Standing out online means spending time and energy learning how to implement proper search engine optimization (SEO) practices.
SEO is a set of guidelines to help your law firm rank better organically (meaning: not through paid online advertising) on Google and other search engines. Website optimization gives you a competitive edge over the thousands of other law firms on the internet and is essentially a long-term investment that strengthens your position online.
Aspects of Law Firm SEO
1. Great Content
Some aspects of SEO are technical, but it all boils down to your content’s quality. Content is a general term for articles, blogs, white papers, podcasts, videos and other content types found on websites.
There are three important factors to consider when writing content for SEO on a law firm website:
- The Content’s Value. People visit your website looking for answers to legal questions. They expect to find these answers in your content. Additionally, Google expects your content to be resourceful and helpful. As such, focus on your content’s value in addition to ranking for popular keywords.
- Competitor Analysis. Always Google your chosen keyword before writing content based on it. You will notice that many top-ranking websites on the search engine results page (SERP) feature similar articles. Ask yourself what value you could bring that your competitors aren’t. What can you expand upon or add that is not already there?
- The Content’s Technical Structure. Google ranks content and websites based on a set of algorithms. These algorithms do not read content like humans. For example, they rely on title tags to differentiate the content’s title from its body. A title tag is an HTML element that specifies the title of a web page. That title is also what will appear on the SERP. It is important to include these technical details in your final copy before uploading it to your website.
2. User Experience
User experience refers to the user’s perceived quality of your services. Google measures this (in part) through engagement metrics such as how long users spend on your page and whether they continue browsing your site.
Google and other search engines have guidelines about a website’s user experience. To rank well, Google wants content to be helpful. Google also looks for websites to have a neat and organized layout, making it easier for users to navigate. Other requirements include fast loading speeds, secure connections and fresh content. All of these contribute to the engagement metrics Google uses to determine the quality of user experience.
It is easy to create SEO value without considering human value. However, a bad user experience will compromise your website’s ranking, regardless of how well you implement the technical SEO guidelines. So you need to have a healthy balance of both.
3. Website Structure
Google recommends websites with a neat layout. The idea is to structure your website in a way that makes it easy to use.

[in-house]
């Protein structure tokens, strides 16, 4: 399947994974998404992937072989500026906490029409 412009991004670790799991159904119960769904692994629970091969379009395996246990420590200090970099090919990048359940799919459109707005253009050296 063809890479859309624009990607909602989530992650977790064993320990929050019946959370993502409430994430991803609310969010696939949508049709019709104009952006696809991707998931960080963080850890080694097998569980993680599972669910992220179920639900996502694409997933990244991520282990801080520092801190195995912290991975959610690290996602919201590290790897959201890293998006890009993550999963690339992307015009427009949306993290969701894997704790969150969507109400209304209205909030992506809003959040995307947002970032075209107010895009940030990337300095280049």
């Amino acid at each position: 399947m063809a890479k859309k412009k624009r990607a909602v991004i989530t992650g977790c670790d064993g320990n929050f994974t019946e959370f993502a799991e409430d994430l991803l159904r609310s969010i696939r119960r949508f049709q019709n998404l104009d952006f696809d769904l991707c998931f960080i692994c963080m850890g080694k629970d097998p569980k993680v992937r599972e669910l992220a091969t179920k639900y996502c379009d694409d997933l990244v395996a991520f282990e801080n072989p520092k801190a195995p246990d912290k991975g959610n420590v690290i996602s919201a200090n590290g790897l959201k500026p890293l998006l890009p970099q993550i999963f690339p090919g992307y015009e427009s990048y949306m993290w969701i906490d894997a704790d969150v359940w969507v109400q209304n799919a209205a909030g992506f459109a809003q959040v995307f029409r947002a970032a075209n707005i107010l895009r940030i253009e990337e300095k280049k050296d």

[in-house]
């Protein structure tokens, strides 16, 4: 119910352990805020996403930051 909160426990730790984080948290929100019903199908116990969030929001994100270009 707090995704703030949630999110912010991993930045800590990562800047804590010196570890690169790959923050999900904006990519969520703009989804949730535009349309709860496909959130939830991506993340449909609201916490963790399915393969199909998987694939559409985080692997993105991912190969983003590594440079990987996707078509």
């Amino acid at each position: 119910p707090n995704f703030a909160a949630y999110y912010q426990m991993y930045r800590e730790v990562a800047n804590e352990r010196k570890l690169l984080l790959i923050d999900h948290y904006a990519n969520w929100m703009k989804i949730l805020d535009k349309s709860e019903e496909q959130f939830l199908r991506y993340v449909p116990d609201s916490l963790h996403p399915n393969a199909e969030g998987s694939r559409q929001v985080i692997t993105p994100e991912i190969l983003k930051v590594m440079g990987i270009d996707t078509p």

Consider a website that crams all of its content on one page, from start to finish. Let’s say it includes content from the Home Page introducing visitors to the website’s services, the About Us page familiarizing them with the firm, the blogs and everything else—all on a single page. Imagine how cumbersome it would be to navigate.
In contrast, a good website structure is defined by features such as a navigation bar providing links to the different pages. The content should also be neat and relevant to the page. Ideally, new visitors shouldn’t have a problem finding what they are looking for. This website would be easy to navigate and would attract and retain more visitors. It would also rank better on SERPs.
Nike ranks number one on Google for the keyword ‘sneaker’ despite not having much text on its landing page (the first webpage you hit when clicking on the link). The reason is that Nike’s brand is considered to be authoritative. It is an authority in its industry and Google recognizes this by giving it a high ranking when searchers have questions about sneakers.
Authority in this context means being the best at what you do—and letting everyone know it. You can be authoritative offline by winning more cases than your competition. You can be an authority online by providing resourceful content that answers your visitors’ questions. Bottom line: Be the best at what you do and success (and good SERP rankings) will follow.
Final Thoughts on Law Firm SEO
You don’t need to be a programmer to leverage the benefits of small law firm SEO. All you need is helpful content, a neat website, a good reputation (both online and offline), and a website that is generally easy and enjoyable to use. These are the four essential elements of attorney SEO and they are a long-term investment that ensures your law firm’s website stays competitive.
Solid SEO also requires an efficient intake system to turn visitors into clients. Check your intake system’s efficiency using our client intake scorecard to ensure that your SEO practices pay off.